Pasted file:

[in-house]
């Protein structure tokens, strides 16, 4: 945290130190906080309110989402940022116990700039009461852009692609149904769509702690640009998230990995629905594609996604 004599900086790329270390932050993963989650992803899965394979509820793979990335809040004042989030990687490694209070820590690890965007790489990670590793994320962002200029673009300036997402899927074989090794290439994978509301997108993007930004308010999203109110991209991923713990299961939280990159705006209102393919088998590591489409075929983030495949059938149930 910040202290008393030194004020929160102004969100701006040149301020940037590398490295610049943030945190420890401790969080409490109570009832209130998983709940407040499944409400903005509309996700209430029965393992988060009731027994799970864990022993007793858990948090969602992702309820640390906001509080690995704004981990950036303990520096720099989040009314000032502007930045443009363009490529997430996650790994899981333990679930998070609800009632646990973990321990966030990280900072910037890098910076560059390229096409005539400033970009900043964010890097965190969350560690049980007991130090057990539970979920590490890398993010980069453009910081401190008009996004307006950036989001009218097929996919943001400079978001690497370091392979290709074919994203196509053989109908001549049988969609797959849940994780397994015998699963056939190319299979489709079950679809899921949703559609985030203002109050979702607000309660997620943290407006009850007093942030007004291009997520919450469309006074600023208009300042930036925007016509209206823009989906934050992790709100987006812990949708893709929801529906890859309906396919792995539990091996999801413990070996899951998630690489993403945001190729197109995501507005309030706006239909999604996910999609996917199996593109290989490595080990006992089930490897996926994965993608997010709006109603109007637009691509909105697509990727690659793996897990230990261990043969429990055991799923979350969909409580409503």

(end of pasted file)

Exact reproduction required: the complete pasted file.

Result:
[in-house]
């Protein structure tokens, strides 16, 4: 945290130190906080309110989402940022116990700039009461852009692609149904769509702690640009998230990995629905594609996604 004599900086790329270390932050993963989650992803899965394979509820793979990335809040004042989030990687490694209070820590690890965007790489990670590793994320962002200029673009300036997402899927074989090794290439994978509301997108993007930004308010999203109110991209991923713990299961939280990159705006209102393919088998590591489409075929983030495949059938149930 910040202290008393030194004020929160102004969100701006040149301020940037590398490295610049943030945190420890401790969080409490109570009832209130998983709940407040499944409400903005509309996700209430029965393992988060009731027994799970864990022993007793858990948090969602992702309820640390906001509080690995704004981990950036303990520096720099989040009314000032502007930045443009363009490529997430996650790994899981333990679930998070609800009632646990973990321990966030990280900072910037890098910076560059390229096409005539400033970009900043964010890097965190969350560690049980007991130090057990539970979920590490890398993010980069453009910081401190008009996004307006950036989001009218097929996919943001400079978001690497370091392979290709074919994203196509053989109908001549049988969609797959849940994780397994015998699963056939190319299979489709079950679809899921949703559609985030203002109050979702607000309660997620943290407006009850007093942030007004291009997520919450469309006074600023208009300042930036925007016509209206823009989906934050992790709100987006812990949708893709929801529906890859309906396919792995539990091996999801413990070996899951998630690489993403945001190729197109995501507005309030706006239909999604996910999609996917199996593109290989490595080990006992089930490897996926994965993608997010709006109603109007637009691509909105697509990727690659793996897990230990261990043969429990055991799923979350969909409580409503």